by Shaker Kaninchenzero
What with Andy and Alexmac and CatieCat trans issues are really well covered here at Shakesville. Y'all folks—and especially the moderators—are amazing. In other places on the net, even places that are ostensibly trans-friendly, we get un- and misgendered, accused of everything from promoting female genital mutilation to betraying any hope of achieving real feminist/womanist progress by undermining the concept that gender is a social construct to raping all real women all the time simply by existing.
(You'll note, clever people that you are, that these vile accusations are mainly aimed at trans women; trans men tend to disappear in the accusers' rantings and are un- and misgendered as women who are just somewhat more butch than most. Which is still hideously offensive and wildly creepifying what with the fetishizing some people do of trans men's bodies but with somewhat less of an implicit call to violence. Trans people who are neither men nor women all the time don't exist at all, you troublemakers you.)
I'm not going to address these odious canards here—others have covered this territory well already—except to say that I also believe gender is a social construct. I just happen to believe it's not immutable, defined by others at birth, nor closed to immigration. So chill, Minutewomyn of the gender borders. We are not here to git yer jobs. We just want a place to live and to pee in safety and quiet, just like other women. And the insistence on using offensive and othering language like 'biological' and 'real' and 'genetic' really isn't helping, so keep that shit in your nice safe little trans-free sandboxes, 'kay?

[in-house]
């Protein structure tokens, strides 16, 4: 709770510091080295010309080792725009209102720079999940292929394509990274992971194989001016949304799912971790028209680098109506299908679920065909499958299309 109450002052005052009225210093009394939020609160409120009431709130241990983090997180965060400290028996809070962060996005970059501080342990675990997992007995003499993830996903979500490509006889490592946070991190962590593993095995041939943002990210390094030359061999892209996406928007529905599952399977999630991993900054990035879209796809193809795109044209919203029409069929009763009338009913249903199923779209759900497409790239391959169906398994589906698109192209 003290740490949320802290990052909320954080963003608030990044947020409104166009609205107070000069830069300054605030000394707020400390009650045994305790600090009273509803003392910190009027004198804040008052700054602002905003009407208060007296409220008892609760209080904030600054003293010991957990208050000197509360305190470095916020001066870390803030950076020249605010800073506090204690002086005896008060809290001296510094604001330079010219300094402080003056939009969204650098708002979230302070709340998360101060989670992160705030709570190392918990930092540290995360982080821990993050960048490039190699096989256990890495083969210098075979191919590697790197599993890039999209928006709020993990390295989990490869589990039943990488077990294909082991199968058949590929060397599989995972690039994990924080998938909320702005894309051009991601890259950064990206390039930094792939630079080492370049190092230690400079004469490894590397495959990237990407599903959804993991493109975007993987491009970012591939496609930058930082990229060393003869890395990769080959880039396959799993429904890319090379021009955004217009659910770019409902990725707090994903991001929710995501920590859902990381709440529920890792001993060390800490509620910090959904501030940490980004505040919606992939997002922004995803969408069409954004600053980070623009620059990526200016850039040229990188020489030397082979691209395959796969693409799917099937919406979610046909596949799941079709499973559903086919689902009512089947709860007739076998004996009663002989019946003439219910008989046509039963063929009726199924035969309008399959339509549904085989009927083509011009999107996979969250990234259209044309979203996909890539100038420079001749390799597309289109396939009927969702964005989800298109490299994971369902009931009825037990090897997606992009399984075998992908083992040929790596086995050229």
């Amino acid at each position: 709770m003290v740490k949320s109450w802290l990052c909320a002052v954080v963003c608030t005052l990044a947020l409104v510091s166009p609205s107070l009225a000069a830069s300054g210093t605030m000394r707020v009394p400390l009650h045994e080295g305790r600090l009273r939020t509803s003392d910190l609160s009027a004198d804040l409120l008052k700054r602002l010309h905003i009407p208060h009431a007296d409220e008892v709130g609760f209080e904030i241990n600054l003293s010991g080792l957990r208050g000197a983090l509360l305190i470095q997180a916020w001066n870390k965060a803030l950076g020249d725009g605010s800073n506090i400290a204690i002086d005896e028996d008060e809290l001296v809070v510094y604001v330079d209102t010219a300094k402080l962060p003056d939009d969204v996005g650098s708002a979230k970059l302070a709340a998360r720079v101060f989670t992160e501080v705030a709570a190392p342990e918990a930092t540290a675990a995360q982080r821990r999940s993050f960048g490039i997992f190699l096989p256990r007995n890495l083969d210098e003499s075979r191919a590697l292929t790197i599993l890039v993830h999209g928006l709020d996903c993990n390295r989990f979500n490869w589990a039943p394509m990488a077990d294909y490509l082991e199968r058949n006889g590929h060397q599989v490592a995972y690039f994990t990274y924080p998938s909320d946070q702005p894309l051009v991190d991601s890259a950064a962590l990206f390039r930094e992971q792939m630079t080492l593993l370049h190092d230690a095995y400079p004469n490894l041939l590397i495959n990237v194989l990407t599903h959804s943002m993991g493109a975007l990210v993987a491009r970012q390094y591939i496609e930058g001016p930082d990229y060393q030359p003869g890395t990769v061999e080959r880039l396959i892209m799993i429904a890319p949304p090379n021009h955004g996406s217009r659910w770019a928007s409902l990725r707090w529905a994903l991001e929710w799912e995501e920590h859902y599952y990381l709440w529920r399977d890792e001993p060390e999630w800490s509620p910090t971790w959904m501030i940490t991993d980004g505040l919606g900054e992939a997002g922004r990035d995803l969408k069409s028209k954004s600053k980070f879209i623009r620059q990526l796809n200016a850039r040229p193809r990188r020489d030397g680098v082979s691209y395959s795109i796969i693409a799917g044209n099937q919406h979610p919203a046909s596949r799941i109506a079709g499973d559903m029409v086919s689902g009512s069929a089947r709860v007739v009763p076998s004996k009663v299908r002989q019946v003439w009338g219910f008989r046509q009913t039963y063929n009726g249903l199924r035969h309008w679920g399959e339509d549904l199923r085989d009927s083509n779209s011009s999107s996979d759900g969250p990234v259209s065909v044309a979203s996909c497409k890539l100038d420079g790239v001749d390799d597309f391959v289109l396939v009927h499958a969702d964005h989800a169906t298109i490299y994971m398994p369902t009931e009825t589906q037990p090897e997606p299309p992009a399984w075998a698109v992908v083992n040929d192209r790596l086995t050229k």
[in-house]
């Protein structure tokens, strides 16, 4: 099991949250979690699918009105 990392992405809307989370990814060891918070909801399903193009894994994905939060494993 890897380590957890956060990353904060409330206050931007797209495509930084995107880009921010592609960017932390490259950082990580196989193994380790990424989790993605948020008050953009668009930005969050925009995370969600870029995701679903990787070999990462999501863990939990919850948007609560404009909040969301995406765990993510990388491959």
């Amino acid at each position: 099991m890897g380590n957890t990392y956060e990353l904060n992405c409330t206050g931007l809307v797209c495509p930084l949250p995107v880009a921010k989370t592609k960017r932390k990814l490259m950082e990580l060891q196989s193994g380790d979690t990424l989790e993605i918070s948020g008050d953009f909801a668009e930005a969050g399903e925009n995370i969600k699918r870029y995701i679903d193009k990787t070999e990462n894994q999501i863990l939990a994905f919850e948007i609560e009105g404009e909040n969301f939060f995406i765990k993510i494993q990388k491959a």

What I'd like to talk about is one of those things that you might not even know exists unless you're trans yourself, or very close to someone who is: Passing Privilege.
To use it in a sentence: "A trans person who easily moves in cis society with hir preferred gender presentation has passing privilege." For a given value of easily. Some trans people have it, other's don't. The burly woman in a wig and a dress and badly-applied makeup that doesn't hide her heavy five o'clock shadow that is the endlessly hilarious TV version of a trans woman that breaks my heart every single time I see it? Does not have passing privilege. Hedwig, in the eponymous Angry Inch, has more.
I personally have tons and have since forever. I don't think anyone here has met me in person yet, but there are pictures. I have had no trans-related surgeries, some electrolysis, and don't wear makeup because I mostly can't be bothered to. It was fun at first and I do on special occasions but these days it's another chore I don't have the energy to do and frankly as long as I feel shitty I'd like to look kind of shitty too. (Also I have rosacea but it's not the reason I don't wear makeup.)
A friend of mine tried to explain it once to my brother, who thought his high school friend who'd done some modeling was a counterexample. "He's pretty and he's still a guy."
"Dave, your friend is boy pretty. Moira is girl pretty."
"I don't see it."
"You're one of the few who don't."